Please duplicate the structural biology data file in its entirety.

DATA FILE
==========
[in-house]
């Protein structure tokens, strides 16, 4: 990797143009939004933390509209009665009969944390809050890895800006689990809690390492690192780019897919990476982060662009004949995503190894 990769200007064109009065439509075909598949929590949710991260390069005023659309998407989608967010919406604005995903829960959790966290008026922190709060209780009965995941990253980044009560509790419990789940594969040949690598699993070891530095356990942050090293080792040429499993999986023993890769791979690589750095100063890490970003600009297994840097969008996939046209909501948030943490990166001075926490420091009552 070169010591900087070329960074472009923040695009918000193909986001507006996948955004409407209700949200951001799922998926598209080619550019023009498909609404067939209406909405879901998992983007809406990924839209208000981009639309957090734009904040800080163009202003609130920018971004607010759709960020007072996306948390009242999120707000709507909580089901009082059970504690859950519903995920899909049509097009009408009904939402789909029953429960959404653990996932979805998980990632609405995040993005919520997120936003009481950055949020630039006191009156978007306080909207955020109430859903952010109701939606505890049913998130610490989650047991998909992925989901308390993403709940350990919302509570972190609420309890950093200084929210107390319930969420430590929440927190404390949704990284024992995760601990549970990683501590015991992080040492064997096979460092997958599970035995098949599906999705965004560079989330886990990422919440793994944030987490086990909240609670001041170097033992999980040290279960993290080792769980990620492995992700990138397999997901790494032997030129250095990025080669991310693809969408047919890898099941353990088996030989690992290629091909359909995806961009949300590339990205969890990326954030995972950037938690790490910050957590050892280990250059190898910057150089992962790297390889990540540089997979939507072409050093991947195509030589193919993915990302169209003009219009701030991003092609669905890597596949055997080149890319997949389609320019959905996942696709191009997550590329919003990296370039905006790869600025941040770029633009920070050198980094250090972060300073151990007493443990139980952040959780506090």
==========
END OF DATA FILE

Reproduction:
[in-house]
């Protein structure tokens, strides 16, 4: 990797143009939004933390509209009665009969944390809050890895800006689990809690390492690192780019897919990476982060662009004949995503190894 990769200007064109009065439509075909598949929590949710991260390069005023659309998407989608967010919406604005995903829960959790966290008026922190709060209780009965995941990253980044009560509790419990789940594969040949690598699993070891530095356990942050090293080792040429499993999986023993890769791979690589750095100063890490970003600009297994840097969008996939046209909501948030943490990166001075926490420091009552 070169010591900087070329960074472009923040695009918000193909986001507006996948955004409407209700949200951001799922998926598209080619550019023009498909609404067939209406909405879901998992983007809406990924839209208000981009639309957090734009904040800080163009202003609130920018971004607010759709960020007072996306948390009242999120707000709507909580089901009082059970504690859950519903995920899909049509097009009408009904939402789909029953429960959404653990996932979805998980990632609405995040993005919520997120936003009481950055949020630039006191009156978007306080909207955020109430859903952010109701939606505890049913998130610490989650047991998909992925989901308390993403709940350990919302509570972190609420309890950093200084929210107390319930969420430590929440927190404390949704990284024992995760601990549970990683501590015991992080040492064997096979460092997958599970035995098949599906999705965004560079989330886990990422919440793994944030987490086990909240609670001041170097033992999980040290279960993290080792769980990620492995992700990138397999997901790494032997030129250095990025080669991310693809969408047919890898099941353990088996030989690992290629091909359909995806961009949300590339990205969890990326954030995972950037938690790490910050957590050892280990250059190898910057150089992962790297390889990540540089997979939507072409050093991947195509030589193919993915990302169209003009219009701030991003092609669905890597596949055997080149890319997949389609320019959905996942696709191009997550590329919003990296370039905006790869600025941040770029633009920070050198980094250090972060300073151990007493443990139980952040959780506090």